Common sense tells us that shooting ourselves in the foot is a bad idea. But we still do it.
It happens when we fail to attend to fundamentals. Fundamentals insure you have a foundation on which to build success. One fundamental states: Properly managed, subprime automotive customers are sold completely backwards from prime customers. They get financing, then select a vehicle from eligible offerings.
To sell those customers backwards, it is critical that you first take control of the sales process.
Control means that you direct the timing and choice of product decisions. When it is time to talk about product decisions, ask product questions properly. How can we do that without shooting ourselves in the foot?
The most important factor in controlling the product decision process is managing customer expectations. If a customer's final expectations for a product or payment are not met, it is unlikely they are going to buy a vehicle from you.
Some customers begin with reasonable expectations. However, it can seem like most come in with unrealistic ones.
It is your responsibility to lead your customers through the process. Your role is to educate, instruct and help them set realistic expectations. That means you help customers understand the realities of their current credit condition.
Begin by selling the credit program. Make sure they understand the concept of rebuilding credit, their need to do so and your expertise in helping them.
Don't shortchange this process. Remember, subprime is first about originating loans that re-establish credit and secondly about selling vehicles.
Explain: “We have programs that meet almost every credit situation. Once I've worked with our lenders to secure your approval and the program that best meets your needs, we will look the vehicles the lender has approved for your budget.”
Next, find out general information about what they are looking for. Build rapport while doing this. Don't interrogate customers. Be friendly as you talk with them.
Find out if they are married and how many children they have. This could help you learn that a subcompact vehicle may not work for them. Ask general questions about their vehicle choice. Avoid questions that lead them to specific vehicles. Here are questions to ask:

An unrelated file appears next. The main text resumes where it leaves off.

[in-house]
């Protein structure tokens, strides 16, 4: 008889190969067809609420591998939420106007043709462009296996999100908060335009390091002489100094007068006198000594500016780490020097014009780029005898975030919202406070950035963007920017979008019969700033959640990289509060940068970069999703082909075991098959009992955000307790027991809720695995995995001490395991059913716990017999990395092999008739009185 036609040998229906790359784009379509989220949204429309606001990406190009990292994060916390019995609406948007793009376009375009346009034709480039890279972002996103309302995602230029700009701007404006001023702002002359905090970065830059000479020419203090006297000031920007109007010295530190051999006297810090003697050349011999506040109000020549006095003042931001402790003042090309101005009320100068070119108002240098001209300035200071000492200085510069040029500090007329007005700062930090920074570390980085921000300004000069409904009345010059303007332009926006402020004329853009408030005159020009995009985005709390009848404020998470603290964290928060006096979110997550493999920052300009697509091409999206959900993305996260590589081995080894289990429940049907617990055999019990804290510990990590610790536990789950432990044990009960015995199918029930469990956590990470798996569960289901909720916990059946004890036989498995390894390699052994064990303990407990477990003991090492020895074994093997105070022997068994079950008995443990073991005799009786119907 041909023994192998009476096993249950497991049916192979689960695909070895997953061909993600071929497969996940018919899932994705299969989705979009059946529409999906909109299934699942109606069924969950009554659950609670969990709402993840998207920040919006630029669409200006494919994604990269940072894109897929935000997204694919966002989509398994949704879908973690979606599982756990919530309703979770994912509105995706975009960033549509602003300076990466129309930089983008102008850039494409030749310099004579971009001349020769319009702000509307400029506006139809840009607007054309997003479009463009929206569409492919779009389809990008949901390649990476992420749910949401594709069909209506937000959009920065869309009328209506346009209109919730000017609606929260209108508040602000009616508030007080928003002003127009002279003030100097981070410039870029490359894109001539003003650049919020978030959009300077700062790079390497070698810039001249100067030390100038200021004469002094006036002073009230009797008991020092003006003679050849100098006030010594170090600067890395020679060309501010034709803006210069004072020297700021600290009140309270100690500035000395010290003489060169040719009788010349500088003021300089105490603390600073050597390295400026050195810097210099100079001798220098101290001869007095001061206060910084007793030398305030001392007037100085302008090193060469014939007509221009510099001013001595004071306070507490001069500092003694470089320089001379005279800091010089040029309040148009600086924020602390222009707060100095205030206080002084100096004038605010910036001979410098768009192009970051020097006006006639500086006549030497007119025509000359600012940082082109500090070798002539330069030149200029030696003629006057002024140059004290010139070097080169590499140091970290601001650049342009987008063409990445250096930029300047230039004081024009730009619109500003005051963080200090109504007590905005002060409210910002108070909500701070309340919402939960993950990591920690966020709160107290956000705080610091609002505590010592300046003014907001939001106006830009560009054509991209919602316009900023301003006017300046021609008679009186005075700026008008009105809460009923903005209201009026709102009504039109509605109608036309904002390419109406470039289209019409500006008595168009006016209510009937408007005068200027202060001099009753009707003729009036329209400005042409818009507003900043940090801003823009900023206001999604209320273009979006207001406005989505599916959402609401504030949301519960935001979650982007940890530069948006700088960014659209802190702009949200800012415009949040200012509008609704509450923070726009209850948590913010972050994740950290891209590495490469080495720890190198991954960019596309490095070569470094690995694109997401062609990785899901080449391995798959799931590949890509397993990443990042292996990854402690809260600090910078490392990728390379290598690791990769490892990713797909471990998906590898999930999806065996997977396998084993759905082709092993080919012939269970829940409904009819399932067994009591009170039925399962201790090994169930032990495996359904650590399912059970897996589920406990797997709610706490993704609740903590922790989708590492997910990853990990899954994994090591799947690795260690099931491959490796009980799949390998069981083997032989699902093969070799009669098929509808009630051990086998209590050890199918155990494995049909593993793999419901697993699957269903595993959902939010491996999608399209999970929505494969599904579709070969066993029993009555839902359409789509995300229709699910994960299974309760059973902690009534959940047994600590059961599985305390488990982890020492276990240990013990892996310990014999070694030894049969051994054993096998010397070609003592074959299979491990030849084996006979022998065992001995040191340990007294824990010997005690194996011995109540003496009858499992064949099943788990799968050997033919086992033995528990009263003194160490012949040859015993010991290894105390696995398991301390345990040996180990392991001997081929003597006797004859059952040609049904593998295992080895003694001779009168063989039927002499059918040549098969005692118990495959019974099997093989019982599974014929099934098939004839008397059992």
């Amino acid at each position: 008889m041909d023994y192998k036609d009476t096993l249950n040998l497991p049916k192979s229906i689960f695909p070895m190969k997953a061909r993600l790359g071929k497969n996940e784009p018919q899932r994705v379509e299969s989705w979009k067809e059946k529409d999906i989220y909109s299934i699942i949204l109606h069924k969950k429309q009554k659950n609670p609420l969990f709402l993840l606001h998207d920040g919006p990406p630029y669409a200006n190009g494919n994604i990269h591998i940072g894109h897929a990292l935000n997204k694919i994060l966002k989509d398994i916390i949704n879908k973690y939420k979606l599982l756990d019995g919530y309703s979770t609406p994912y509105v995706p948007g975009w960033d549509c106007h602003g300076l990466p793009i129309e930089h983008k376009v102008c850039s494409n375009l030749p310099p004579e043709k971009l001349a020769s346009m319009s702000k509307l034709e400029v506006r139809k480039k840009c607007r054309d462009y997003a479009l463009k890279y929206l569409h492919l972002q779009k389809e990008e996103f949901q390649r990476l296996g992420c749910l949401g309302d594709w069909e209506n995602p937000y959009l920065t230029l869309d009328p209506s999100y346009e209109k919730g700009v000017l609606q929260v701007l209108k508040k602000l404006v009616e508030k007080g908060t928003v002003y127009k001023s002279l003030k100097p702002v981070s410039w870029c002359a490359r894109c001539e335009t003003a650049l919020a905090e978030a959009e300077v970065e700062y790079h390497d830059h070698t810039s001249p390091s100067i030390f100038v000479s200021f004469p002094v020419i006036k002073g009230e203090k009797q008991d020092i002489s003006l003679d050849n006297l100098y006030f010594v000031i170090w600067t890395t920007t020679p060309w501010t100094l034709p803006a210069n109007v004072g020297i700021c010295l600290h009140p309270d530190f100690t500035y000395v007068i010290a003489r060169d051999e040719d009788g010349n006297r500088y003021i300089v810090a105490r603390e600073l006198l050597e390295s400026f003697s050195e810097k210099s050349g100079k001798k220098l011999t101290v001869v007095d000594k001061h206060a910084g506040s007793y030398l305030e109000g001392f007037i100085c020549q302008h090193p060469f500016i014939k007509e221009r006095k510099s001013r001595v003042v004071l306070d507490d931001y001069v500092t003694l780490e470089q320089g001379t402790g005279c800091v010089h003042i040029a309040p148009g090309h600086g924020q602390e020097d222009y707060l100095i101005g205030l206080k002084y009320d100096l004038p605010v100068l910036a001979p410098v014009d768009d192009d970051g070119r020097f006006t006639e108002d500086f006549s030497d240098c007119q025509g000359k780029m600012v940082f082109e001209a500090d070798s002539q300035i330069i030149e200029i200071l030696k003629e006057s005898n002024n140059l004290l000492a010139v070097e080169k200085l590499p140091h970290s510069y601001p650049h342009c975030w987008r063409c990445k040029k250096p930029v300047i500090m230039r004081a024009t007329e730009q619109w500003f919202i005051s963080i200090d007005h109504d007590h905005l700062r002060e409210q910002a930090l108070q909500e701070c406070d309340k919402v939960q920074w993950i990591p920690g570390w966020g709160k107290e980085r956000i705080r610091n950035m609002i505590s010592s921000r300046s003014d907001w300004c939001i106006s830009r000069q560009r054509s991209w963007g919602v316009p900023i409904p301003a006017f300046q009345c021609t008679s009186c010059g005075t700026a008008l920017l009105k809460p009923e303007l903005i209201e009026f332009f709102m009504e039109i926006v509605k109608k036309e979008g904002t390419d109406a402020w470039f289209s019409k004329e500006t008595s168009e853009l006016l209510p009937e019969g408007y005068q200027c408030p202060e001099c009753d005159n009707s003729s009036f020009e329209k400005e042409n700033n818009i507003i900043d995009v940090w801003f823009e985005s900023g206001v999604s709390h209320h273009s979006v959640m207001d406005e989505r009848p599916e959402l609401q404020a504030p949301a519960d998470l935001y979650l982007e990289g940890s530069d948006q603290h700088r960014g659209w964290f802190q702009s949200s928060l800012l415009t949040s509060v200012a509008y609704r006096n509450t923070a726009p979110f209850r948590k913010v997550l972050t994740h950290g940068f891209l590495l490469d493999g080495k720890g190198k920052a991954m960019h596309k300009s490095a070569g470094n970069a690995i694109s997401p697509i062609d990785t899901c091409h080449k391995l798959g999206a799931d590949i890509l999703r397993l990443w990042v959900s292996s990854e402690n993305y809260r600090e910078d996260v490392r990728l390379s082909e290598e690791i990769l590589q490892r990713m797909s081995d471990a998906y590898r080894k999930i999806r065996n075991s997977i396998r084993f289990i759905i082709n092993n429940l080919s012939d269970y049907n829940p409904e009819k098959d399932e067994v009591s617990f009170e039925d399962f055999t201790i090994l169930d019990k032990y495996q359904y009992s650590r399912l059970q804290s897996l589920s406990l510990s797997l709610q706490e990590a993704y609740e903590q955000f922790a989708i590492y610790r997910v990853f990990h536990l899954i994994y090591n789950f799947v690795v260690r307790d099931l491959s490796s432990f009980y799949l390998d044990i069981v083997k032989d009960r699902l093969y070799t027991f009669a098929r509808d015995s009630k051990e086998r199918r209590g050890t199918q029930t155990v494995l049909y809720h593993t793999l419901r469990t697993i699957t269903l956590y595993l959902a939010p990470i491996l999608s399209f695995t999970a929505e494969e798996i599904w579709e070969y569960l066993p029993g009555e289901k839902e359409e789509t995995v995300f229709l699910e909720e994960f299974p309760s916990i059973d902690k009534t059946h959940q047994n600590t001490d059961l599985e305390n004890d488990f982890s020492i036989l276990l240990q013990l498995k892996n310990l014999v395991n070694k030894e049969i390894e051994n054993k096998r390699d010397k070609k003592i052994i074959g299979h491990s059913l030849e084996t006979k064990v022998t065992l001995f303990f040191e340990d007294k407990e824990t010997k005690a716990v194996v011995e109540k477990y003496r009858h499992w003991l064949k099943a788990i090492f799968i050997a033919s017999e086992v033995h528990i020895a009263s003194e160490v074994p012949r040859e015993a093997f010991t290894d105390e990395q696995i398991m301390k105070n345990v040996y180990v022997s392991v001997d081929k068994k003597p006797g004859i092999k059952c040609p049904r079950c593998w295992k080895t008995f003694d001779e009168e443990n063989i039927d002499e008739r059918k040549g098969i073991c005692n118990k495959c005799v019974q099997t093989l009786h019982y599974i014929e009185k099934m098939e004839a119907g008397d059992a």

- “Are you replacing another vehicle? What type of vehicle was that?”
- “How will you be using your new vehicle?”
- “Are you looking for a small, midsize or fullsize vehicle?
- “2 or 4 doors? Automatic or manual transmission?”
- “What type of vehicle are you looking for: Car, truck, van or SUV?
- “What do you plan to use the vehicle for?
- “Will an economy car do or do you need more space?”
Asking general questions keeps options open when it comes time to meeting a particular payment call or structure.
The payment call provided by your lender will determine finance-appropriate prices and product decisions.
Whether you first submit the application to a lender that provides a payment call or estimate what payment the customer will qualify for, prevent customers from landing on cars they will not qualify for.
After a manager reviews the information, select vehicles that fit the general criteria, down payment and monthly payment range of your customer.
Tell the customer: “Congratulations we have three vehicles that are just what you are looking for. I will show them to you and you can pick which one you want to take home.” This gives the customer a choice and doesn't make them feel they are being forced to buy something they don't want.
Handled right, most customers adjust to reasonable expectations and gladly buy one of the vehicles you present to them. They grow to understand that what they need is reliable transportation that fits in their budget and the opportunity to rebuild their credit.
Tim Shea is President of Great Direct Concepts, a subprime consulting firm to auto dealers. He is at email@example.com and 800-430 5484.